[webkit-dev] Limiting slow unload handlers (Re: Back/forward cache for pages with unload handlers)

Maciej Stachowiak mjs at apple.com
Wed Sep 16 22:57:35 PDT 2009

On Sep 16, 2009, at 10:33 PM, Darin Fisher wrote:

> On Wed, Sep 16, 2009 at 9:59 PM, Maciej Stachowiak <mjs at apple.com>  
> wrote:
> On Sep 16, 2009, at 4:49 PM, Darin Fisher wrote:
>> Counting work instead of time is much more robust.  The getTime  
>> call counts is a measure of work, albeit approximate.
> The way JavaScriptCore execution time limit works is that the clock  
> doesn't start ticking until JS execution begins. So it's unlikely  
> that a full timeout cycle will occur while the process is swapped  
> out or paused, since the clock won't start running until the process  
> is actually executing JS. And the actual timeout check is only done  
> occasionally (every N loop back edges or function calls, for some  
> value of N). So even if there's a context switch in the middle of JS  
> execution, it's unlikely that JS processing will be terminated  
> immediately upon return. So maybe a different solution is  
> appropriate for JavaScriptCore than V8.
> Consider what happens if during JS execution garbage collection  
> runs.  That could cause portions of the VM to be swapped into RAM,  
> which could cause significant wall clock delay.  Do you discount  
> time spent in GC?

We don't exclude time spent in GC - slow is slow. But in practice we  
haven't seen the scenario you describe come up under similar  

> To help us decide whether (and how) to tackle this for non-V8 ports  
> of WebKit, can the Chrome team share the data they have on the  
> following:
> (1) Frequency of pages doing a busy loop in an unload handler. I've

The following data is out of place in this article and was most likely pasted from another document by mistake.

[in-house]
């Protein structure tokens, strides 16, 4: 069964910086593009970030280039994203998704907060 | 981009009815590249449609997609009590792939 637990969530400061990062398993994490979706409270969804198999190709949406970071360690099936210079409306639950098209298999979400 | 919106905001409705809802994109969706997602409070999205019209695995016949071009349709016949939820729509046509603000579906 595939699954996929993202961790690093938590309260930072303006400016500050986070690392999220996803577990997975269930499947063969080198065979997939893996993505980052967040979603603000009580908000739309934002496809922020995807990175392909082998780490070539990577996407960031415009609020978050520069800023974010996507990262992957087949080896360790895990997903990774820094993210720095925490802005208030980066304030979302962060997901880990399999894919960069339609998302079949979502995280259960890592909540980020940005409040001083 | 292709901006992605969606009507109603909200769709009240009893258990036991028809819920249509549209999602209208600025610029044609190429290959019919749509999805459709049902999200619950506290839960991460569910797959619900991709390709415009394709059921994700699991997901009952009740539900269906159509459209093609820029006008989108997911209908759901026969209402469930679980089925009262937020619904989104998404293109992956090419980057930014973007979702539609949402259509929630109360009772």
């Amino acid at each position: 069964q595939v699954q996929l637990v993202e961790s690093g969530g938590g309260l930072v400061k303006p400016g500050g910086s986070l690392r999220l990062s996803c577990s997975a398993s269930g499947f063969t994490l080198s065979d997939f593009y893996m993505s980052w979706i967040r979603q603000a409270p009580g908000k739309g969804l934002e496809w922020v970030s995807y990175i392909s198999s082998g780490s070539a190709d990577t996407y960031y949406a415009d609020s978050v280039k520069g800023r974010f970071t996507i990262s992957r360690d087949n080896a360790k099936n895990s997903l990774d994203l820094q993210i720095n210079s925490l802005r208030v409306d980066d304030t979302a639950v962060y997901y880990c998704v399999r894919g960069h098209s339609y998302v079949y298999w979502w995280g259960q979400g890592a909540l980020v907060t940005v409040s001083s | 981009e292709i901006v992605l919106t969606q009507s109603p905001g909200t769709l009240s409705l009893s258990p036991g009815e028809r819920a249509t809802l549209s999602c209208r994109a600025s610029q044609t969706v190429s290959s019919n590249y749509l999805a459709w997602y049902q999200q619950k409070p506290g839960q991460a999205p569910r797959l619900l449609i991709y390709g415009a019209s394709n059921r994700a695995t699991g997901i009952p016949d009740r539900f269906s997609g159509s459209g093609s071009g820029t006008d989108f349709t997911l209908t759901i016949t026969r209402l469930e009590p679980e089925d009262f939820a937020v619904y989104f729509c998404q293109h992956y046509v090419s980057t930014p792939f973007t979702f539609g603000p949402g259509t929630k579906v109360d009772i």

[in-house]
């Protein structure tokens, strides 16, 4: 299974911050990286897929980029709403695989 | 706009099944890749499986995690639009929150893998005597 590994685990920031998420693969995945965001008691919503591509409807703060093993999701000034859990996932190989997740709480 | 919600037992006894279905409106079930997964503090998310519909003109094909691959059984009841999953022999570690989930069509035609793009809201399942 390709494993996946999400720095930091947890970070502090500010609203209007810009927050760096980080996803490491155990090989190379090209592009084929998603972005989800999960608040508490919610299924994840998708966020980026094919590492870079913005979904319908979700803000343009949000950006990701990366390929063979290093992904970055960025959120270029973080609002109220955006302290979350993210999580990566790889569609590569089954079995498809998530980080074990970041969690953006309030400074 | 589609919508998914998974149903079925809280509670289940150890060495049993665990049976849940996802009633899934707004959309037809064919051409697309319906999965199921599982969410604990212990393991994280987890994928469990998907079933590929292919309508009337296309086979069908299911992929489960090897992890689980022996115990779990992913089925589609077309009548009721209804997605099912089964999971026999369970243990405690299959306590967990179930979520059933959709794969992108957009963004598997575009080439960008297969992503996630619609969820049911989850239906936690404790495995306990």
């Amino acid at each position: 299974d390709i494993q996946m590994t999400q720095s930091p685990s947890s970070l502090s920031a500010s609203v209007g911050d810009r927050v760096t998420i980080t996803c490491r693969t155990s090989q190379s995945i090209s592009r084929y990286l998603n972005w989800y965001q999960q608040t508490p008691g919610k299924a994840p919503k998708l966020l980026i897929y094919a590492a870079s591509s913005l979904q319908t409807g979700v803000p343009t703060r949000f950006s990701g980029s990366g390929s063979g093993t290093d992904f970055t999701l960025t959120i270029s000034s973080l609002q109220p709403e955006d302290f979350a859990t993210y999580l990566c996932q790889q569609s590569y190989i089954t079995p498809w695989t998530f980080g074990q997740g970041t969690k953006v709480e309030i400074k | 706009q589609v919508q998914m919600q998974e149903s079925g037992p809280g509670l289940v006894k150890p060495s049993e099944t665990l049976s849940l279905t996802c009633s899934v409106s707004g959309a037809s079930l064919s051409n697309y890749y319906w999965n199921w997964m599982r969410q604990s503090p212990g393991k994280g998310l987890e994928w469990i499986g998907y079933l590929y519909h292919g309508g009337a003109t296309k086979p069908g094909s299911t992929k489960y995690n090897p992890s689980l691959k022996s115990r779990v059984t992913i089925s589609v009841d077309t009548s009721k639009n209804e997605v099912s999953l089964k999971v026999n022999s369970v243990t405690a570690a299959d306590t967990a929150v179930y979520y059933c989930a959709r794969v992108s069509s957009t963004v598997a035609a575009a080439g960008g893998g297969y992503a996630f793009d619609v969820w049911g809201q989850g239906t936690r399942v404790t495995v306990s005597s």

> heard it's common but no specific data.
> (2) A few examples of URLs to pages that do this, so we can study  
> what they are doing and why.
> (3) Frequency of a date-based loop being used to implement the busy  
> loop.
> (4) Average additional delay imposed by unload busy loops.
> (5) Proportion of sites that use busy looping in unload solely for  
> link tracking and not for any other purpose.
> You can find links to example sites in the Chromium bug report:
> http://code.google.com/p/chromium/issues/detail?id=7823
> The bug contains some distilled data.

I found a couple of URLs (which addresses #2) but I couldn't easily  
find the other data I asked about. Will I find it if I carefully read  
all 80 comments on that bug, or should I assume it's not available?

> By the way, the issue is not with trouble sites but with trouble ad  
> networks and/or producers.  I believe the web sites are just victims  
> here.
> The reason I'm interested in (1)-(4) is to determine if doing  
> nothing is really worse than doing something hackish, as suggested  
> by Adam.
> The reason I'm interested in (5) is to determine if <a ping> is an  
> adequate replacement. I think if we break existing techniques, we  
> need to give authors a replacement. unload fires when the user  
> leaves the page in any way whatsoever, including closing the window  
> or typing in the location field. So sites could use I/O in unload  
> plus a busy loop to track the amount of time the user spent on the  
> page, or to save state. If sites are doing that, then <a ping> won't  
> be an adequate replacement, so we'll have to do something like  
> Adam's suggestion to guarantee completion of I/O that is initiated  
> in the unload handler. The reason I think it's possible sites care  
> about more than just link tracking is that if that's all they care  
> about, they could just use redirect links, and get a better user  
> experience today than busy looping in unload. If sites are not using  
> redirects for link tracking today, why would they use <a ping> in  
> the future?
> The reason why I don't think they are using it for critical data is  
> because they have a timeout.  If they were trying to persist  
> critical data then they would just use a synchronous XHR.  In this  
> case, they are trying to increase the probability of successfully  
> sending a ping by giving themselves a few 100 ms.

I'm not saying it's necessarily critical data, just that I suspect  
they may want to detect when the user leaves the page for a reason  
other than a link, and therefore may not be satisfied with <a ping>.  
If they only care about link tracking, why don't they just convert  
links to redirects?


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